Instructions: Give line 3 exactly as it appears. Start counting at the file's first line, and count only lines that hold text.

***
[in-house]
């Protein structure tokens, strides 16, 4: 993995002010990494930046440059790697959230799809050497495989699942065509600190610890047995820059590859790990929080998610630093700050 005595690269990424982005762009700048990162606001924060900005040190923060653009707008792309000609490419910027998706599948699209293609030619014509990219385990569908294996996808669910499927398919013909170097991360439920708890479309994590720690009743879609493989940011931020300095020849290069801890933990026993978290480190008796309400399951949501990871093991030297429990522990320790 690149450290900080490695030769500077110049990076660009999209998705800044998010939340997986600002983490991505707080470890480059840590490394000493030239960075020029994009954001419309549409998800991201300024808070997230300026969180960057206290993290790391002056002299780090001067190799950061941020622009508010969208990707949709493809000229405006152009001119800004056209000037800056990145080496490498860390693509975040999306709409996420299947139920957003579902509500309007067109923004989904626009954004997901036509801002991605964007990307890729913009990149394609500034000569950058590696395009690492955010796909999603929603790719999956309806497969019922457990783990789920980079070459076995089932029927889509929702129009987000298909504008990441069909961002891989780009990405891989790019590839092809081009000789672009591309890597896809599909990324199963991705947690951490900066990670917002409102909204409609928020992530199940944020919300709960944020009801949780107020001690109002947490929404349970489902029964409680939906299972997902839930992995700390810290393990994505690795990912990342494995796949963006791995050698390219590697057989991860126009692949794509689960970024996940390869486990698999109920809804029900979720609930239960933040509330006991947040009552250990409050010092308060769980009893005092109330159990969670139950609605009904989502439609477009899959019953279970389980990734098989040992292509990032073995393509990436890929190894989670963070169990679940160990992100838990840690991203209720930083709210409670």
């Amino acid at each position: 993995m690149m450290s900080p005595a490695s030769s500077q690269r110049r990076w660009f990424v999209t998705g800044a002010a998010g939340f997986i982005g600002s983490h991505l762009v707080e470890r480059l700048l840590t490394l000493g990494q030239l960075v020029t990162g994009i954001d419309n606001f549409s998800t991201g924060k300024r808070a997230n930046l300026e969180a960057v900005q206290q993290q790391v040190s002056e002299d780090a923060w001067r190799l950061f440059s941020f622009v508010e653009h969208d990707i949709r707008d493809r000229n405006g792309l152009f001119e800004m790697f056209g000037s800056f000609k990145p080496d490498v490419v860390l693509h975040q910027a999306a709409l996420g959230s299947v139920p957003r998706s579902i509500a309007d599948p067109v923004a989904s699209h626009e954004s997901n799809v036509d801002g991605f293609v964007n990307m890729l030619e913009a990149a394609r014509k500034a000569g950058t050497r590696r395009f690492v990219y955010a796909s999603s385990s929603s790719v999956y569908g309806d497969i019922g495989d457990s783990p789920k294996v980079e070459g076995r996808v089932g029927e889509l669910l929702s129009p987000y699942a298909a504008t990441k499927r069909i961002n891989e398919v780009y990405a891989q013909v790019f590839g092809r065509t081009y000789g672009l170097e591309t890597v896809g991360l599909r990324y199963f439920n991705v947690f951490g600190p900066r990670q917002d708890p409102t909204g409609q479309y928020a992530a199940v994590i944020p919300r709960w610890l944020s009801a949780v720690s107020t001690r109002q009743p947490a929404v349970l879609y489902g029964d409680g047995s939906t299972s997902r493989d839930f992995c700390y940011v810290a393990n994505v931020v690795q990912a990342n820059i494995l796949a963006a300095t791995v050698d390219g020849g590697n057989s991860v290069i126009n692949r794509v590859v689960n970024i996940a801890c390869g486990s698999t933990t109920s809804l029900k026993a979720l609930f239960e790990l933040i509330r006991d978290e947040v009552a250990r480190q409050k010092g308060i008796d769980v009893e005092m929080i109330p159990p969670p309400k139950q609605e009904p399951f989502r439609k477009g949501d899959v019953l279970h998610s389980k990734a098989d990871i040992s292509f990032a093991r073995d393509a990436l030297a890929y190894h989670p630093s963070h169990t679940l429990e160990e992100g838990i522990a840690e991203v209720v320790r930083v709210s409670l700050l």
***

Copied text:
């Amino acid at each position: 993995m690149m450290s900080p005595a490695s030769s500077q690269r110049r990076w660009f990424v999209t998705g800044a002010a998010g939340f997986i982005g600002s983490h991505l762009v707080e470890r480059l700048l840590t490394l000493g990494q030239l960075v020029t990162g994009i954001d419309n606001f549409s998800t991201g924060k300024r808070a997230n930046l300026e969180a960057v900005q206290q993290q790391v040190s002056e002299d780090a923060w001067r190799l950061f440059s941020f622009v508010e653009h969208d990707i949709r707008d493809r000229n405006g792309l152009f001119e800004m790697f056209g000037s800056f000609k990145p080496d490498v490419v860390l693509h975040q910027a999306a709409l996420g959230s299947v139920p957003r998706s579902i509500a309007d599948p067109v923004a989904s699209h626009e954004s997901n799809v036509d801002g991605f293609v964007n990307m890729l030619e913009a990149a394609r014509k500034a000569g950058t050497r590696r395009f690492v990219y955010a796909s999603s385990s929603s790719v999956y569908g309806d497969i019922g495989d457990s783990p789920k294996v980079e070459g076995r996808v089932g029927e889509l669910l929702s129009p987000y699942a298909a504008t990441k499927r069909i961002n891989e398919v780009y990405a891989q013909v790019f590839g092809r065509t081009y000789g672009l170097e591309t890597v896809g991360l599909r990324y199963f439920n991705v947690f951490g600190p900066r990670q917002d708890p409102t909204g409609q479309y928020a992530a199940v994590i944020p919300r709960w610890l944020s009801a949780v720690s107020t001690r109002q009743p947490a929404v349970l879609y489902g029964d409680g047995s939906t299972s997902r493989d839930f992995c700390y940011v810290a393990n994505v931020v690795q990912a990342n820059i494995l796949a963006a300095t791995v050698d390219g020849g590697n057989s991860v290069i126009n692949r794509v590859v689960n970024i996940a801890c390869g486990s698999t933990t109920s809804l029900k026993a979720l609930f239960e790990l933040i509330r006991d978290e947040v009552a250990r480190q409050k010092g308060i008796d769980v009893e005092m929080i109330p159990p969670p309400k139950q609605e009904p399951f989502r439609k477009g949501d899959v019953l279970h998610s389980k990734a098989d990871i040992s292509f990032a093991r073995d393509a990436l030297a890929y190894h989670p630093s963070h169990t679940l429990e160990e992100g838990i522990a840690e991203v209720v320790r930083v709210s409670l700050l």